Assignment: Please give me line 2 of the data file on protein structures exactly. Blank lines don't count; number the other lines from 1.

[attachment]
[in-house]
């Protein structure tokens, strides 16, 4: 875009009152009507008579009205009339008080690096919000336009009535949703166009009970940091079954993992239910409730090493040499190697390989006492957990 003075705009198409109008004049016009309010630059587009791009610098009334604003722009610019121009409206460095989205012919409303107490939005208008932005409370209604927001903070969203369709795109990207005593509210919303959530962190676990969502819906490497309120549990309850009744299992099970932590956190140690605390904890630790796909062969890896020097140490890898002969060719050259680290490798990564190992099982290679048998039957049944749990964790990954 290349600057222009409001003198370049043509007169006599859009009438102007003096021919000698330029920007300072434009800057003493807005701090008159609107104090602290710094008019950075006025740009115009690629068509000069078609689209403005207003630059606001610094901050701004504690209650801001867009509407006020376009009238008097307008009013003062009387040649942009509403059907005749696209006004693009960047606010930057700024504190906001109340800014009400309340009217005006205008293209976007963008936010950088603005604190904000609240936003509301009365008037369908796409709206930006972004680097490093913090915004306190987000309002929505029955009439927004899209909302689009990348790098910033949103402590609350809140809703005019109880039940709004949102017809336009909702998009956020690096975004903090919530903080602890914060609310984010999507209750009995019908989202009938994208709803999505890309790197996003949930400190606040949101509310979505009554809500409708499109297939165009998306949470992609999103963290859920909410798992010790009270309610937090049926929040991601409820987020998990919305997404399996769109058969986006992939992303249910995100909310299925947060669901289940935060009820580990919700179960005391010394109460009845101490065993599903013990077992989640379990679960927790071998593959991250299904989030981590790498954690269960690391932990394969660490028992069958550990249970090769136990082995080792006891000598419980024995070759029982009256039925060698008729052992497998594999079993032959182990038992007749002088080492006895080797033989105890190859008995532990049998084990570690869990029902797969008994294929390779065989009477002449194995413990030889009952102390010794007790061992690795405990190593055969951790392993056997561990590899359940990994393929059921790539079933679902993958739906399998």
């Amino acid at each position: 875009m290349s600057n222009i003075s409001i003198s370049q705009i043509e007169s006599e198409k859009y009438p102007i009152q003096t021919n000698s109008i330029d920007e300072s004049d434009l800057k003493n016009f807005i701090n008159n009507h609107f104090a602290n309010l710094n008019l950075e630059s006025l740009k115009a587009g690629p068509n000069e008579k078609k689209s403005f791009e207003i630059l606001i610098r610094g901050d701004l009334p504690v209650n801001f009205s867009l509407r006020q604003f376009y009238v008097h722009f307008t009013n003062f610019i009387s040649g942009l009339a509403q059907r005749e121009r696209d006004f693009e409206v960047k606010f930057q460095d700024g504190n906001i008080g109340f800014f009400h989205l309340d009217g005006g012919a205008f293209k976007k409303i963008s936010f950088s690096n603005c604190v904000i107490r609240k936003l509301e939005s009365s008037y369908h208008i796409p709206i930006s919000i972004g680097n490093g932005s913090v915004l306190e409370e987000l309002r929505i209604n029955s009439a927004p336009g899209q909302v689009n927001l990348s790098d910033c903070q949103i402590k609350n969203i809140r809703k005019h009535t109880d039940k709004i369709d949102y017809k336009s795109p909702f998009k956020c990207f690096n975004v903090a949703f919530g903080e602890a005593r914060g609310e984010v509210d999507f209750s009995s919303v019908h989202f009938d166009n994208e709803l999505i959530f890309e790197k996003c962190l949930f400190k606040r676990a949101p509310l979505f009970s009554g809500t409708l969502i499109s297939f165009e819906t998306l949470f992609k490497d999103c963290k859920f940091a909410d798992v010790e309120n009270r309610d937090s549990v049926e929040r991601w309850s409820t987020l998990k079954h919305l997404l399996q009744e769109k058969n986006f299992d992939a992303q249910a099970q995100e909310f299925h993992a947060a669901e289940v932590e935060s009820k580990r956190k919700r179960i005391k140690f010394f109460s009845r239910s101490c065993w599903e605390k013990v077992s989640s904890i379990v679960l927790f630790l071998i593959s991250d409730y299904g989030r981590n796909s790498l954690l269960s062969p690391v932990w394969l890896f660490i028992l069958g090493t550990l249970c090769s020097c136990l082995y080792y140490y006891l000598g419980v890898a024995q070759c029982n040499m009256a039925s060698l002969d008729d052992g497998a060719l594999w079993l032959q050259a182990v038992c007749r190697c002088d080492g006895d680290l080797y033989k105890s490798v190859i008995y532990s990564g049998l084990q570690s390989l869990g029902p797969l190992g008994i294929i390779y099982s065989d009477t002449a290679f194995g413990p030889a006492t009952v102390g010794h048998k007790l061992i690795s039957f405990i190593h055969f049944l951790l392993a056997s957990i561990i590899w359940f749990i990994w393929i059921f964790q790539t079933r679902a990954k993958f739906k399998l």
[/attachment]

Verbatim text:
């Protein structure tokens, strides 16, 4: 875009009152009507008579009205009339008080690096919000336009009535949703166009009970940091079954993992239910409730090493040499190697390989006492957990 003075705009198409109008004049016009309010630059587009791009610098009334604003722009610019121009409206460095989205012919409303107490939005208008932005409370209604927001903070969203369709795109990207005593509210919303959530962190676990969502819906490497309120549990309850009744299992099970932590956190140690605390904890630790796909062969890896020097140490890898002969060719050259680290490798990564190992099982290679048998039957049944749990964790990954 290349600057222009409001003198370049043509007169006599859009009438102007003096021919000698330029920007300072434009800057003493807005701090008159609107104090602290710094008019950075006025740009115009690629068509000069078609689209403005207003630059606001610094901050701004504690209650801001867009509407006020376009009238008097307008009013003062009387040649942009509403059907005749696209006004693009960047606010930057700024504190906001109340800014009400309340009217005006205008293209976007963008936010950088603005604190904000609240936003509301009365008037369908796409709206930006972004680097490093913090915004306190987000309002929505029955009439927004899209909302689009990348790098910033949103402590609350809140809703005019109880039940709004949102017809336009909702998009956020690096975004903090919530903080602890914060609310984010999507209750009995019908989202009938994208709803999505890309790197996003949930400190606040949101509310979505009554809500409708499109297939165009998306949470992609999103963290859920909410798992010790009270309610937090049926929040991601409820987020998990919305997404399996769109058969986006992939992303249910995100909310299925947060669901289940935060009820580990919700179960005391010394109460009845101490065993599903013990077992989640379990679960927790071998593959991250299904989030981590790498954690269960690391932990394969660490028992069958550990249970090769136990082995080792006891000598419980024995070759029982009256039925060698008729052992497998594999079993032959182990038992007749002088080492006895080797033989105890190859008995532990049998084990570690869990029902797969008994294929390779065989009477002449194995413990030889009952102390010794007790061992690795405990190593055969951790392993056997561990590899359940990994393929059921790539079933679902993958739906399998």